Alexander believed this represents an example of a "reporter" forgetting details and becoming confused, which also explains why lines from other plays are used from time to time; to cover gaps which the reporter knows have been left.
Chamberswho reasserted the source theory. Its textual relation to The Shrew does not bear any analogy to that of other 'bad Quartos' to the legitimate texts from which they were memorised. The nomenclaturewhich at least a memoriser can recall, is entirely different. The verbal parallels are limited to stray phrases, most frequent in the main plot, for which I believe Shakespeare picked them up from A Shrew.
InLeo Kirschbaum made a similar argument. In an article listing over twenty examples of bad quartos, Kirschbaum did not include A Shrew, which he felt was too different from The Shrew to come under the bad quarto banner; "despite protestations to the contrary, The Taming of a Shrew does not stand in relation to The Shrew as The True Tragedie, for example, stands in relation to 3 Henry VI.
Alexander's theory continued to be challenged as the years went on. Houk developed what came to be dubbed the Ur-Shrew theory; both A Shrew and The Shrew were based upon a third play, now lost. Duthie refined Houk's suggestion by arguing A Shrew was a memorial reconstruction of Ur-Shrew, a now lost early draft of The Shrew; "A Shrew is substantially a memorially constructed text and is dependent upon an early Shrew play, now lost.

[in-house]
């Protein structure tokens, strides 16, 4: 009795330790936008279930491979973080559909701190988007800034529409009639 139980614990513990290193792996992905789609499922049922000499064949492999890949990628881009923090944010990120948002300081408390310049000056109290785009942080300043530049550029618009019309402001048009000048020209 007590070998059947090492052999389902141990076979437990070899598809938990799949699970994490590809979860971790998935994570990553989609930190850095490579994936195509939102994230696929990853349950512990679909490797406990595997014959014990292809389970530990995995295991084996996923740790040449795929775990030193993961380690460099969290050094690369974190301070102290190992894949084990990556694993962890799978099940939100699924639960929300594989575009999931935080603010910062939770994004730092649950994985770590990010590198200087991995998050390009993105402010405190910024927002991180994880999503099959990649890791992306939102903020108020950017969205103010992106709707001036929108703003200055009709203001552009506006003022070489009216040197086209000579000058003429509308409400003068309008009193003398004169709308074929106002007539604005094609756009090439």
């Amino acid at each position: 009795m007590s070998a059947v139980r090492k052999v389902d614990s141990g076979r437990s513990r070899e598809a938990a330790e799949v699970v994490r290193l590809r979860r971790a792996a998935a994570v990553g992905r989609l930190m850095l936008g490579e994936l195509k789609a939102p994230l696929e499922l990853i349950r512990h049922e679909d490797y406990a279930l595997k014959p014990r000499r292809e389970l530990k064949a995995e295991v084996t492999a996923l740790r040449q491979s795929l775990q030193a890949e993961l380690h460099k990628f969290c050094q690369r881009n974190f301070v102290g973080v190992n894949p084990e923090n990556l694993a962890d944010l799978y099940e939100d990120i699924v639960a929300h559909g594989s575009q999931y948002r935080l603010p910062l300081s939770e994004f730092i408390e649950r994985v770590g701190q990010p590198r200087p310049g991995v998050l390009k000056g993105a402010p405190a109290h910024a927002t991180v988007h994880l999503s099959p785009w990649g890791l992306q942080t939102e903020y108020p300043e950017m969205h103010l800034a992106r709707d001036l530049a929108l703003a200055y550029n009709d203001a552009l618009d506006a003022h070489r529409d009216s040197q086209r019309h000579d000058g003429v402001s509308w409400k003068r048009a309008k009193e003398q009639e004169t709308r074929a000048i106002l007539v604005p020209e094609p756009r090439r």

The Shrew is a reworking of this lost play. Duthie argues this other version was a Shakespearean early draft of The Shrew; A Shrew constitutes a reported text of a now lost early draft. In particular, he concentrated on the various complications and inconsistencies in the subplot of A Shrew, which had been used by Houk and Duthie as evidence for an Ur-Shrew, to argue that the reporter of A Shrew attempted to recreate the complex subplot from The Shrew but got confused; "the compiler of A Shrew while trying to follow the subplot of The Shrew gave it up as too complicated to reproduce, and fell back on love scenes in which he substituted for the maneuvers of the disguised Lucentio and Hortensio extracts from Tamburlaine and Faustus, with which the lovers woo their ladies.